I recently set out to answer the question: What is the current state of email? We’ve all been bombarded with an endless stream of articles bemoaning the effects of spam and how it’s going to kill the email golden goose. I’ve even written numerous columns talking about this very issue and have suggested ways to deal with it. So you can appreciate my surprise when I came across three recent statistics.
First, in a July 2003 Harris Poll survey, people were asked how many emails they receive each day. The results:
|Pieces of E-Mail||Recipients (%)|
If we are to believe these numbers, and I have no reason not to, a whopping 70 percent of the population gets 30 or fewer email messages a day — or just a little over 2 per hour. Does this mean we professionals “in the business” are in the minority, and most people aren’t overwhelmed? Or are the people in this survey not representative of email recipients?
Second, an August 2003 DoubleClick study looked at the company’s clients’ email results:
- CTRs rose 10 percent over last year, jumping from 7.5 percent to 8.3 percent.
- Although open rates were predicted to fall, they actually increased slightly.
- Bounce rates fell, instead of increasing as many expected.
- Average order size, purchases per 1,000 email messages sent, and revenue generated from sending email were about the same as last year. This also flies in the face of what some industry pundits expected.
Does this mean despite all the spam problems and associated delivery issues, DoubleClick’s marketing clients have figured out how to make email work better?
Finally, according to the Direct Marketing Association, legitimate marketers raked in $2 billion in sales from unsolicited emailings and $5.7 billion from opt-in emailings.
Does this mean unsolicited commercial email is here to stay? That we should all abandon best practices and email everyone in sight without any regard to permission? Of course not! Though consumers are getting better at recognizing spam and many email marketers are adapting better practices, we still need to be vigilant.
Following Best Practices
In our company, we’ve sustained excellent growth over the last year. Aside from some scattered nuisances, we’ve practiced what I’ve preached, and it’s working. It seems to be working for plenty of other companies as well.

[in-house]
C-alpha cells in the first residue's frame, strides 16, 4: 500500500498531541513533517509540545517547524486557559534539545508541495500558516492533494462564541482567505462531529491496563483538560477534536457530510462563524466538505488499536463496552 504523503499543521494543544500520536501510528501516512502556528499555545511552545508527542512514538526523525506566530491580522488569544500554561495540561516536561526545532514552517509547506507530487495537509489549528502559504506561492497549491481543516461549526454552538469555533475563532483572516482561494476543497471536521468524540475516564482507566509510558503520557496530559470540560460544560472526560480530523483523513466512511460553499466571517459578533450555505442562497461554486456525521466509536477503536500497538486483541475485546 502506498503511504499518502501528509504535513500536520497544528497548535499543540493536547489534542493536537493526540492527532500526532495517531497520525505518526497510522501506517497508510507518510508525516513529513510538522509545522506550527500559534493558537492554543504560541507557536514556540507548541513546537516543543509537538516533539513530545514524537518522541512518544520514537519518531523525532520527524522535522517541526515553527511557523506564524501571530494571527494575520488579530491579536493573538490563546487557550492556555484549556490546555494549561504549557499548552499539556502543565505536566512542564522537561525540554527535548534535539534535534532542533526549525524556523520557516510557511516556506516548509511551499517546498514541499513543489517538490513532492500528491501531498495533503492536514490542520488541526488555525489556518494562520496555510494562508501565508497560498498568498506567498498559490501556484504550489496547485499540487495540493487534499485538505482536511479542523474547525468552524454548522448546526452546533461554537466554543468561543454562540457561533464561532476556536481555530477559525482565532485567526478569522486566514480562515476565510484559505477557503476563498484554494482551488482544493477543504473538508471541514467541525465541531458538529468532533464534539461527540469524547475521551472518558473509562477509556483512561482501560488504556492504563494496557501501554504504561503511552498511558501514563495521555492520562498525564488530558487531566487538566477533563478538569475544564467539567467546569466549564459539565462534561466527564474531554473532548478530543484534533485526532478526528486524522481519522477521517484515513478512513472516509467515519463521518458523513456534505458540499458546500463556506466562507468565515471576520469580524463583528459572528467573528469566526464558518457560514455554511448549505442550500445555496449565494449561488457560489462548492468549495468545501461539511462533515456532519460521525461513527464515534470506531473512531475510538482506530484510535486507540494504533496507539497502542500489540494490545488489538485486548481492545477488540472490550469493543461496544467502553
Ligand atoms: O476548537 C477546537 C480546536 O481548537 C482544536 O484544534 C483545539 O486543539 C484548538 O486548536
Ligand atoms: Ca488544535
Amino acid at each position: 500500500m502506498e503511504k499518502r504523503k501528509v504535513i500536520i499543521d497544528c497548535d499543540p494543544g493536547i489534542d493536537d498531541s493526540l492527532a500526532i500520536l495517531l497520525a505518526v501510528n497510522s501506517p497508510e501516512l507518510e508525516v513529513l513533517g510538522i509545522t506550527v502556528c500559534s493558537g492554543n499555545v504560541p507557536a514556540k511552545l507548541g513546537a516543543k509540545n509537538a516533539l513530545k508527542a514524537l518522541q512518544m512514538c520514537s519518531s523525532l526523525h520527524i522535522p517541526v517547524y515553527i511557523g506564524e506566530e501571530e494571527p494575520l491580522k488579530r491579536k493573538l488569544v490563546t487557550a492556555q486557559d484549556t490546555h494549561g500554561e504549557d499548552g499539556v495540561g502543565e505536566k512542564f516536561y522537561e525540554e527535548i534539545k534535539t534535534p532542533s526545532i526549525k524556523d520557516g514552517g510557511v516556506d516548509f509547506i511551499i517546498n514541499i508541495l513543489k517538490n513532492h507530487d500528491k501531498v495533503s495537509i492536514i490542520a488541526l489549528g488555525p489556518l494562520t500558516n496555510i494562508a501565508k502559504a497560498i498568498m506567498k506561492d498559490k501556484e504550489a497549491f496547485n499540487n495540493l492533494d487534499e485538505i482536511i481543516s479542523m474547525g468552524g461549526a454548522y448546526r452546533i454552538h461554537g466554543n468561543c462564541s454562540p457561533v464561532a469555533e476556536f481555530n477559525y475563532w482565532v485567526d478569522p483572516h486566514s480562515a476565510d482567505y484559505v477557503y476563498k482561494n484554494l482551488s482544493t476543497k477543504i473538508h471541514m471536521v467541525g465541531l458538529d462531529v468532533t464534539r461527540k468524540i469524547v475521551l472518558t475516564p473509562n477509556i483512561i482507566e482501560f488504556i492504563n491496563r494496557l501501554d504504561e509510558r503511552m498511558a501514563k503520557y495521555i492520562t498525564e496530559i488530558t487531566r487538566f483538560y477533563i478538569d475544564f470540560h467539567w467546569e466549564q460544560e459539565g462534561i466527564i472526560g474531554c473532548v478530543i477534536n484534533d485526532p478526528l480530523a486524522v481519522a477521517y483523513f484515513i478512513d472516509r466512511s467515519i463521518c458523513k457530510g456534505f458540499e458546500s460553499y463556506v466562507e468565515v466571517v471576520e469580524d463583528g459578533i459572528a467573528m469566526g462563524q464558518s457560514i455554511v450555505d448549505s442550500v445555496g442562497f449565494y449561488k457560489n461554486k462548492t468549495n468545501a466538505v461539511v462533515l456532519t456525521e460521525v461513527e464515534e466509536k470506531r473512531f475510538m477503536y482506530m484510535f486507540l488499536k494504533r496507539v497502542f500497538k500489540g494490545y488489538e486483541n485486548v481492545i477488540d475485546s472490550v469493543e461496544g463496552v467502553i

What exactly does all this mean? And what should we do about it? Here’s what I think:
- Increasingly more marketers have discovered that by being smart about their email marketing and following best practices, they can make email work. As an industry, we need to keep finding innovative ways to market by email and make them available to our readers and business associates.
- Companies sending spam, using illegal practices with total indifference to those who receive their messages, need to be identified and prosecuted.
- Although most people get fewer email messages than originally thought, we need to do everything in our power to keep it that way. We must continue to email intelligently and not abuse the system.
- Something DoubleClick does really well, and I’ve preached about, is develop really good face-to-face relationships with ISPs to get its clients’ mail delivered. I have no doubt this single action is a major reason why the company’s clients are enjoying the kind of success they are. Establish those personal relationships with ISPs the way DoubleClick has. Nothing else may be as important as we move forward.
The Demise of SPEWS
The news that blackhole list keeper Spam Prevention Early Warning System (SPEWS) is out of business is another shot in the arm for legitimate email marketers that have been trounced on by SPEWS. I’m told the Federal Trade Commission (FTC), as well as hordes of ISPs, used the SPEWS database. What does that mean now the organization is gone?
- Does it mean the pendulum is finally starting to swing the other way?
- Is this merely a short-term reprieve to be obliterated by some other company that creates a do-not-email list along the same lines as the Do Not Call Registry?
- Is it the beginning of a new era in email where outrageous vigilante groups will think twice about their activities because they run the risk of being sued, losing, and closing down?
Although I believe this is a short-lived period during which more of our email will be delivered, I also believe we’re starting to turn the corner. The SPEWS downfall coupled with the stats mentioned earlier lead me to the cautious conclusion we’ve reached the middle of the woods and we’re starting to make our way out of it. But we’re not there yet.
For those of us who have survived and prospered in this tough email climate, take a moment to savor what you’ve accomplished. But don’t rest on your laurels. Though the majority of spam will eventually go away, we can’t relax yet. We need to keep pushing the envelope to ensure we continue to be successful, ethical marketers.
Keep up the good work by employing sound marketing principles.
And keep reading.
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